Claremont continues to add key services for seniors
Since 2008, funding from the Older Americans Act has declined, despite the spike in the nation’s senior population. The result has left cities across the country with no choice but to make cuts to senior programming.
Claremont, however, has taken a reverse approach.
While many cities downsize, one way Claremont has added to its senior services is with the addition of Ashley Nielsen, the city’s case manager for older adults whose sole job is to provide free services and case management to Claremont’s senior population.
Claremont is one of few cities in the region that still offer such a resource. Hired by the city in 2012 through a local nonprofit, Community Senior Services, the social worker spends much of her 35 hours a week at her Joslyn Center office, where locals are welcome to drop in or make an appointment for advice on anything from termite control to medical guidance. When she isn’t in the office, Ms. Nielsen makes visits to seniors at their homes.
Case management is only one aspect of the multi-layered work Ms. Nielsen performs as the city’s social worker. When not counseling senior citizens, she is working as the director of the city’s Family Caregiver Support Program and overseeing six local support groups, which range from providing aid to caregivers of loved ones suffering from dementia to those taking care of a child with a disability.
As if she doesn’t wear enough hats already, she helps coordinate the Senior Companion program matching seniors to other older adults for a cup of coffee or an afternoon chat, as well as the stroke support group and senior discussion group, which also encourage social interaction.
Ms. Nielsen is a one-stop shop for the aging, a task that can be overwhelming, but part of that goes along with being a social worker, she admits.
“The amount of work I see could be for two to three people,” she said. “I do 80 hours in a 30-hour time frame and am constantly ‘go go go.’ Today for example, I forgot to eat lunch.”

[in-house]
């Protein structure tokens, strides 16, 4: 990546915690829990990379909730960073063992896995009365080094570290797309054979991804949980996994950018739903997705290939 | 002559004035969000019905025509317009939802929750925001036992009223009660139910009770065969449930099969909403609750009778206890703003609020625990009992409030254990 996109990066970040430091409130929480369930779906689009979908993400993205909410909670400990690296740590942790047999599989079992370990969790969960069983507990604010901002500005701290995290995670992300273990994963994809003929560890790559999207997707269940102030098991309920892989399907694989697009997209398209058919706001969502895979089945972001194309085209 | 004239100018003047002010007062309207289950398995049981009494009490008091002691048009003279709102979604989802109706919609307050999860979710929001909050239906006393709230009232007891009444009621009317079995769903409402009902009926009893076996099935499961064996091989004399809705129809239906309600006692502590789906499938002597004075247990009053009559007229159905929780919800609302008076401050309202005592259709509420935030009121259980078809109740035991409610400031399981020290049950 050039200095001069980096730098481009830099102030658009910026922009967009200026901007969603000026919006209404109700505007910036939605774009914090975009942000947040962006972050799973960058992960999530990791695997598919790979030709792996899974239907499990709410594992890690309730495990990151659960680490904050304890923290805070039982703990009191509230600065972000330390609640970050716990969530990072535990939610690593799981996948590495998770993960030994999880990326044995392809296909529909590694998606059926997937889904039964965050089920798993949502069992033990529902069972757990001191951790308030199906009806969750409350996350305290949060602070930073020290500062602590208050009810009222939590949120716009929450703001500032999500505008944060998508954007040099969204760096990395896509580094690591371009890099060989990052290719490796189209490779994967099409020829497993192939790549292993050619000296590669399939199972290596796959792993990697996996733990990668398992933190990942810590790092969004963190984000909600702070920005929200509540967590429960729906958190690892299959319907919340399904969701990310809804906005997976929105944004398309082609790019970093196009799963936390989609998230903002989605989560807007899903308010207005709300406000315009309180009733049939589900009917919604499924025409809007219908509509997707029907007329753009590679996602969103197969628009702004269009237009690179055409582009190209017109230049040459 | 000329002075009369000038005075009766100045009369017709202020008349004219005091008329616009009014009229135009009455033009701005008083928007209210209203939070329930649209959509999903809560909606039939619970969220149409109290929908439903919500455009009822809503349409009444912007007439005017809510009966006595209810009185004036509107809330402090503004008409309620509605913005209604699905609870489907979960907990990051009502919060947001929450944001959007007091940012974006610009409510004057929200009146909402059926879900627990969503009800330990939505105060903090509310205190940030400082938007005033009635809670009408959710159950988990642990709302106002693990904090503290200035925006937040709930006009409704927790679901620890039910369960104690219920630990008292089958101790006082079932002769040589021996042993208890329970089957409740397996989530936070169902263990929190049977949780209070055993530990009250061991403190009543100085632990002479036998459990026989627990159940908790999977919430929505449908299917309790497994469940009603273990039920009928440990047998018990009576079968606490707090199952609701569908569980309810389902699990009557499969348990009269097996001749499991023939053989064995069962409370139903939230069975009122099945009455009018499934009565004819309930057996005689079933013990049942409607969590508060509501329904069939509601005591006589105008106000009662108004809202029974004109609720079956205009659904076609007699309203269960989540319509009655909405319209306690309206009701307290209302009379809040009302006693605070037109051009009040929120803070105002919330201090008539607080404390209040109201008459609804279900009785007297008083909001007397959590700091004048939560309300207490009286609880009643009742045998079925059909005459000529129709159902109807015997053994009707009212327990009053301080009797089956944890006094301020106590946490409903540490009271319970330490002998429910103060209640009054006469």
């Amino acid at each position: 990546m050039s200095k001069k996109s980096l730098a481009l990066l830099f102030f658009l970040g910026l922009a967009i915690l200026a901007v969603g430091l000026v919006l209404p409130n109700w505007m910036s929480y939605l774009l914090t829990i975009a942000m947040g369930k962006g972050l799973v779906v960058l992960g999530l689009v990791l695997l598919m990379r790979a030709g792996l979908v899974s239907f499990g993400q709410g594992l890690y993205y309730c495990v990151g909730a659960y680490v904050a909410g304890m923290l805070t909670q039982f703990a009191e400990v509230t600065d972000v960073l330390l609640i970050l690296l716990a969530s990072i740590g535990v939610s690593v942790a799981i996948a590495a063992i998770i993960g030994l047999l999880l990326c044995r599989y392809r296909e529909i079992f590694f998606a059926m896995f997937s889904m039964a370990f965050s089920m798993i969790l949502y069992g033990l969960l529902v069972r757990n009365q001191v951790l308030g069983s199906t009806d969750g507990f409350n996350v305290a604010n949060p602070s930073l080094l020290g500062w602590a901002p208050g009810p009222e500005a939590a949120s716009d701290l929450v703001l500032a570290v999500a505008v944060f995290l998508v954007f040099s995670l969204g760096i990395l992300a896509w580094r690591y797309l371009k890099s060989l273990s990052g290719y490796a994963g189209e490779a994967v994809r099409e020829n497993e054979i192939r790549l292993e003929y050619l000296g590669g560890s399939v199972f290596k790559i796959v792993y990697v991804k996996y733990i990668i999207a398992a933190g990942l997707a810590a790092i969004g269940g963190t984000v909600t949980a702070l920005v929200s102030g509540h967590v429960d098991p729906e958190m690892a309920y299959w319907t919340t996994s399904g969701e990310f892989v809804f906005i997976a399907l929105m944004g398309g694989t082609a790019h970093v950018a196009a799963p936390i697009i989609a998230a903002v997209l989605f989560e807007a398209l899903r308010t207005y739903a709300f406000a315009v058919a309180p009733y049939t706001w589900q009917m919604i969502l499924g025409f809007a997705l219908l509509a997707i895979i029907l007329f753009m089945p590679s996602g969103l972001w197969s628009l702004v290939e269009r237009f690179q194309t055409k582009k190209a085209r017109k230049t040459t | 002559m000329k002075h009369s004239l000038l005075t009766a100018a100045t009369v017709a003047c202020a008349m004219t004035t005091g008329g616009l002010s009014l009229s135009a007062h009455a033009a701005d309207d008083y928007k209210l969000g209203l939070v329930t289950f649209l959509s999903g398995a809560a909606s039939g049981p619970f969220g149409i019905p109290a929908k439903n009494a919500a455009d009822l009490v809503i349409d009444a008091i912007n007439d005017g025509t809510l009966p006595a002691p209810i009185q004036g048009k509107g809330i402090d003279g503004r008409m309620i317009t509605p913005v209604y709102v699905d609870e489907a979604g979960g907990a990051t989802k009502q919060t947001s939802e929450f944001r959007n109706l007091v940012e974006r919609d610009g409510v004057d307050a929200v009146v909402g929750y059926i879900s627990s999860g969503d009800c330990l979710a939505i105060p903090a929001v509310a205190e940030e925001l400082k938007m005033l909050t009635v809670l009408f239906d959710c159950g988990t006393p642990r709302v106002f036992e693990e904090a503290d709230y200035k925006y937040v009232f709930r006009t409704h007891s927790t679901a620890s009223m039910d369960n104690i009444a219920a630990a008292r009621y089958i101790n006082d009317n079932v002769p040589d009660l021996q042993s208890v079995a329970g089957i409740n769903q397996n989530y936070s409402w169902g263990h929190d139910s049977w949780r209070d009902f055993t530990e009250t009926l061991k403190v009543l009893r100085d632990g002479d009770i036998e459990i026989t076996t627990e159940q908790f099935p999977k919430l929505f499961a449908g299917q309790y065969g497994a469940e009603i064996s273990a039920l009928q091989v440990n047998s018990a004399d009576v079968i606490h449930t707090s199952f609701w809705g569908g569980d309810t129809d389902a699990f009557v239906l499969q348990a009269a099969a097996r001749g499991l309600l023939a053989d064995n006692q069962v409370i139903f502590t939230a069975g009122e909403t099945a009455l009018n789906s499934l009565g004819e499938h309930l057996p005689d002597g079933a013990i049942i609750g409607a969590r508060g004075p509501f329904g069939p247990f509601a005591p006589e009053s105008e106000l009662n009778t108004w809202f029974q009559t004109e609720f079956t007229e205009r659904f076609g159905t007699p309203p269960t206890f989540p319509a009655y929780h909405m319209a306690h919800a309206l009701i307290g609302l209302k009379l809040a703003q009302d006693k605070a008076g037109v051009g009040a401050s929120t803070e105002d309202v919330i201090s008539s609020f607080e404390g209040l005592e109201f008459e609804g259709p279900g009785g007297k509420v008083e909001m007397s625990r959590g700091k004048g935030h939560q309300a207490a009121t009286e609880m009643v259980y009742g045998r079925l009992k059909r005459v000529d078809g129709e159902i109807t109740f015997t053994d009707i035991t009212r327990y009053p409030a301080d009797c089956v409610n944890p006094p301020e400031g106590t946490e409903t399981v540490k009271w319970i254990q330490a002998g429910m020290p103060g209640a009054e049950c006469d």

Needless to say, social work is a career for the passionate and Ms. Nielsen remains steadfast in what she does regardless of what it may entail.
“I forgot to eat lunch,” she laughed. “But helping people, especially those who feel so vulnerable, can be so rewarding. Every day brings something new.”
After receiving her master’s in social work from the University of Nebraska at Omaha, Ms. Nielsen began working with victims of domestic violence and assault, as well as with offenders. Previous to her post in Claremont, she was providing in-patient sex offender therapy within the prison system in Nebraska.
She was thrust into a new role upon returning home to California, where her mother was providing end-of-life care to her ailing grandfather. Watching her mother’s triumphs and struggles inspired her to take social work into a new direction, that of giving back to her community.
Ms. Nielsen felt a call to help both caregivers and seniors find the resources they need. With a background in social services, Ms. Nielsen was uniquely qualified to give back, but she admits it was an adjustment.
“I have worked with youth and worked with adults, but haven’t worked for older adults so it’s been a huge learning curve for me,” she said.
Now a year into her post serving the people of Claremont, she has found her niche in helping seniors and caregivers navigate the opportunities their community has to offer, particularly in a city where, despite cuts to funding, senior services remain prevalent.
“A lot of individuals don’t know how great a resource their senior centers are,” Ms. Nielsen said. “Whether it’s housing, medical, insurance or social needs, there are so many things a person needs to maintain or improve their quality of life.”
In a recent visit, Ms. Nielsen helped Pomona resident Don Berry find relief for his back pain and solutions for his current living situation. Ms. Nielsen has been a great resource and support system, according to Mr. Berry.
“She helps to give you some hope,” Mr. Berry said.
Funds may be growing scarce as the senior population increases, but Ms. Nielsen hopes to help fill the gap wherever she can, even if it means a busy schedule.
“My services are open to anybody, locals and those out of state with parents in Claremont with no clue how to get help,” she said. “I want them to know I’m available. Education leads to awareness, and awareness leads to action.”
Ms. Nielsen can be reached at Community Senior Services at 621-9900, ext. 233, at the Joslyn Center at 399-5488, ext. 107, or by email at email@example.com. Locals may drop by her Joslyn Center office Monday through Thursday from 9 a.m. to 2 p.m.